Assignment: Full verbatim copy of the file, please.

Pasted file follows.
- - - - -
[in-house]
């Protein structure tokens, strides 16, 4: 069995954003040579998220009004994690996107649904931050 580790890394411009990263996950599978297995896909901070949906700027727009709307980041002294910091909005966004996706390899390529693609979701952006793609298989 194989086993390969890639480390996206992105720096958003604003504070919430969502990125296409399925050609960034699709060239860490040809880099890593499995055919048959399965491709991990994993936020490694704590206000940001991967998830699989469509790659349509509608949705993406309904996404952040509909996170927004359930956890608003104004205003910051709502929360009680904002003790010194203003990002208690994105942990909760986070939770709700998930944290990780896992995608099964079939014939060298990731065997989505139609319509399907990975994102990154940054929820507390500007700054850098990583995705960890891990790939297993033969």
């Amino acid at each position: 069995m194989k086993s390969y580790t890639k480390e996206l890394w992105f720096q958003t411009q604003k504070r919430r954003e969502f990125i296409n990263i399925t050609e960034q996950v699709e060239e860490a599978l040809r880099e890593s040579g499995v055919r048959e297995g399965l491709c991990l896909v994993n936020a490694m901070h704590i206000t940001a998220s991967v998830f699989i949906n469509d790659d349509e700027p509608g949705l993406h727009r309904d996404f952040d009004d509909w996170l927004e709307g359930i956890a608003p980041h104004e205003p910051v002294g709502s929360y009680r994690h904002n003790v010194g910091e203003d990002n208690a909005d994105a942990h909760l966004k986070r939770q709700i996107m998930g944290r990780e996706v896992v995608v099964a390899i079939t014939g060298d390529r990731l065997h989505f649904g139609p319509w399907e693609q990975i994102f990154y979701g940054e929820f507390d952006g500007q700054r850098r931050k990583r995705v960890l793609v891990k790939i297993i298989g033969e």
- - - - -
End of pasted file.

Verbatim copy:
[in-house]
């Protein structure tokens, strides 16, 4: 069995954003040579998220009004994690996107649904931050 580790890394411009990263996950599978297995896909901070949906700027727009709307980041002294910091909005966004996706390899390529693609979701952006793609298989 194989086993390969890639480390996206992105720096958003604003504070919430969502990125296409399925050609960034699709060239860490040809880099890593499995055919048959399965491709991990994993936020490694704590206000940001991967998830699989469509790659349509509608949705993406309904996404952040509909996170927004359930956890608003104004205003910051709502929360009680904002003790010194203003990002208690994105942990909760986070939770709700998930944290990780896992995608099964079939014939060298990731065997989505139609319509399907990975994102990154940054929820507390500007700054850098990583995705960890891990790939297993033969």
């Amino acid at each position: 069995m194989k086993s390969y580790t890639k480390e996206l890394w992105f720096q958003t411009q604003k504070r919430r954003e969502f990125i296409n990263i399925t050609e960034q996950v699709e060239e860490a599978l040809r880099e890593s040579g499995v055919r048959e297995g399965l491709c991990l896909v994993n936020a490694m901070h704590i206000t940001a998220s991967v998830f699989i949906n469509d790659d349509e700027p509608g949705l993406h727009r309904d996404f952040d009004d509909w996170l927004e709307g359930i956890a608003p980041h104004e205003p910051v002294g709502s929360y009680r994690h904002n003790v010194g910091e203003d990002n208690a909005d994105a942990h909760l966004k986070r939770q709700i996107m998930g944290r990780e996706v896992v995608v099964a390899i079939t014939g060298d390529r990731l065997h989505f649904g139609p319509w399907e693609q990975i994102f990154y979701g940054e929820f507390d952006g500007q700054r850098r931050k990583r995705v960890l793609v891990k790939i297993i298989g033969e």